Monday, February 19, 2007

Now hear this ...

Catching up on some back reading, and in another space has been a thread about newspapers starting to provide audio versions of their stories using text-to-speech technology.

Here's an example.

It sounds just weird enough to be off-putting for me.

And you know, turning the newspaper into radio -- bad radio -- may be OK for those who are sight impaired, but I'm not sure it accomplishes for the rest of us what is intended. Just running the paper through some software to produce audio has that "cheap" feel about it and produces something much less memorable than the original story (think how much of your typical radio broadcast you really remember) -- even if it is the original story being read. In fact, that's the problem; those stories really are not designed to be read out loud, but in your brain.

If you are truly aiming at that audience that's rushing around then maybe it's better to rewrite the thing into briefs at least -- something with a little more substance than the typical radio story, but not much. Something like the Wall Street Journal podcasts (this link via Mobilcast)

Anyhow, some links to companies doing it:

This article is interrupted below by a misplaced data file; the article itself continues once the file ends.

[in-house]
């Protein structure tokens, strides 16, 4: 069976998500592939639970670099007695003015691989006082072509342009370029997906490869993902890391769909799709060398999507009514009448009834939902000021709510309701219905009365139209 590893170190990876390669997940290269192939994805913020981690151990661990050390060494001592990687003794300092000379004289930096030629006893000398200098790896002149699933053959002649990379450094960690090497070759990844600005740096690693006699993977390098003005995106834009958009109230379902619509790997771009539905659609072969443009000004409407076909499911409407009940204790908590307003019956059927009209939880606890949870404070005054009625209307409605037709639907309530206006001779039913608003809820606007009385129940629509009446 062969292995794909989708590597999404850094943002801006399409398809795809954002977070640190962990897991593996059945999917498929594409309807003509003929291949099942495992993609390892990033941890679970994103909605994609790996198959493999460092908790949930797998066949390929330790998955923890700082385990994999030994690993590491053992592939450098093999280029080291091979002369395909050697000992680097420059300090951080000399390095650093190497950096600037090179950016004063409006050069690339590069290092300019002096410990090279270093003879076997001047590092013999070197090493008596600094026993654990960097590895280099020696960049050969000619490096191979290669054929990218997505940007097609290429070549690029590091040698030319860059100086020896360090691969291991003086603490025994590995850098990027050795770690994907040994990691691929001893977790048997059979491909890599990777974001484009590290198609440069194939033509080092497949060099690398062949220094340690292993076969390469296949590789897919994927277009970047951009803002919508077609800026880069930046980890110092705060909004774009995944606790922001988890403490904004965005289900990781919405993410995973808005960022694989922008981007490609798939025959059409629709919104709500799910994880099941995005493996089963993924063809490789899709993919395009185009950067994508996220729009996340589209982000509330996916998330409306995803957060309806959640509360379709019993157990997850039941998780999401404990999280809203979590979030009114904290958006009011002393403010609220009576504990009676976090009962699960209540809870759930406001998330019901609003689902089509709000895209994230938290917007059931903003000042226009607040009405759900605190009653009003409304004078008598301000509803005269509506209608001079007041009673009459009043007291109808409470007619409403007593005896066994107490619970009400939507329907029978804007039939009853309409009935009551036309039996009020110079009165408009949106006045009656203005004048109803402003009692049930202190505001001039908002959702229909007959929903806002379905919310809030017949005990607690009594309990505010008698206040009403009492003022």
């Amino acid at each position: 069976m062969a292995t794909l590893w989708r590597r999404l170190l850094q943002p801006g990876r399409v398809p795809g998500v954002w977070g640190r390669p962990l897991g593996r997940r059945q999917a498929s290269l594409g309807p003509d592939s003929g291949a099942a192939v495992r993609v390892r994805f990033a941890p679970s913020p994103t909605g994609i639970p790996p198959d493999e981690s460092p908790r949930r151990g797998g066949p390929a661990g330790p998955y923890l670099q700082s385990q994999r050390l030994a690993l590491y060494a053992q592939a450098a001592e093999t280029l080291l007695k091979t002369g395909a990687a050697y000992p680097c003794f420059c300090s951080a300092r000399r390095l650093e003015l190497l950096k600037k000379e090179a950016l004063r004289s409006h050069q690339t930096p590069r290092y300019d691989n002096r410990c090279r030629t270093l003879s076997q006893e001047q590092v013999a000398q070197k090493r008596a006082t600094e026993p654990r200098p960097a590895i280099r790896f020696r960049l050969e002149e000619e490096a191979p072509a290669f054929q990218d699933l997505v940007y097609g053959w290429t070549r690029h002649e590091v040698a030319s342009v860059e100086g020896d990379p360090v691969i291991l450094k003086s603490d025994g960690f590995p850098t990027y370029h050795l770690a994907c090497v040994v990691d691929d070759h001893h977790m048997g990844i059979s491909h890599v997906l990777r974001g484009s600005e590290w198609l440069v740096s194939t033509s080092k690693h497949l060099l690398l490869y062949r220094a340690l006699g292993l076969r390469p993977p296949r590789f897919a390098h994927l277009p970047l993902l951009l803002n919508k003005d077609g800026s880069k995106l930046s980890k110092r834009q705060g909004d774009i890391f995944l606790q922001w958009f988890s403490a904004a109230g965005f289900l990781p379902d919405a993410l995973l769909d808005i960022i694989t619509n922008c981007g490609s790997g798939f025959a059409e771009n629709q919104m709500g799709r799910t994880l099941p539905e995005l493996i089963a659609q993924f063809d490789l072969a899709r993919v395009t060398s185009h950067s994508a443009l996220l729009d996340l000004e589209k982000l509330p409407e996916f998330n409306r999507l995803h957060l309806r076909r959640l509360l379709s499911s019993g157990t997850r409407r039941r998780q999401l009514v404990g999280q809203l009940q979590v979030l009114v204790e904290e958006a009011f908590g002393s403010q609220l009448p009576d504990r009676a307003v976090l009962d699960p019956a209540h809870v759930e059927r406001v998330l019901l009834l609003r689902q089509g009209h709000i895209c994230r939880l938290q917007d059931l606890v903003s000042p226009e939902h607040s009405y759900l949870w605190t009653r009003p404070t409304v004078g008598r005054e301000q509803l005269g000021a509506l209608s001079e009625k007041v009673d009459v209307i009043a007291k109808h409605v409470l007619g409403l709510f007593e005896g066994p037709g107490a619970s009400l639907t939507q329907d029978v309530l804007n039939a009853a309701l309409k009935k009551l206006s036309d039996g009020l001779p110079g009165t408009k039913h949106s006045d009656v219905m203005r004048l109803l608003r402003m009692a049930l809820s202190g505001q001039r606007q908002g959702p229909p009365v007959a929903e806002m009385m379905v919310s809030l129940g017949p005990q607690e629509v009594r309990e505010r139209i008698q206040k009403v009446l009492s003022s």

http://www.newsworthyaudio.com/
http://www.podcastnewsservice.com/
http://www.taldia.com/ It uses voice talent.

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1 Comments:

At 2/20/07, 1:02 PM, Anonymous Alexis Arnone said...

I watched the majority of the video before I had to shut it off. It was a little too PR for me. I agree with you, it makes me a little uneasy. I completely understand what they're trying to do. They're doing what Farrand has preached since the first day of CR, being aware of their readers and bringing them into the paper. It makes sense. But, I'm just not sure they really know what they're doing yet. I'm sure it will become better as the time goes on. I agree completely with you on the "Help us investigate" portion. My immediate thought was "really?" You know that every single person is going to send in what they think is a "tip" and they're just going to get flooded with silly things. It seems more counterproductive than anything else.
I guess it's a step in the right direction because multimedia is happening whether we like it or not.

 

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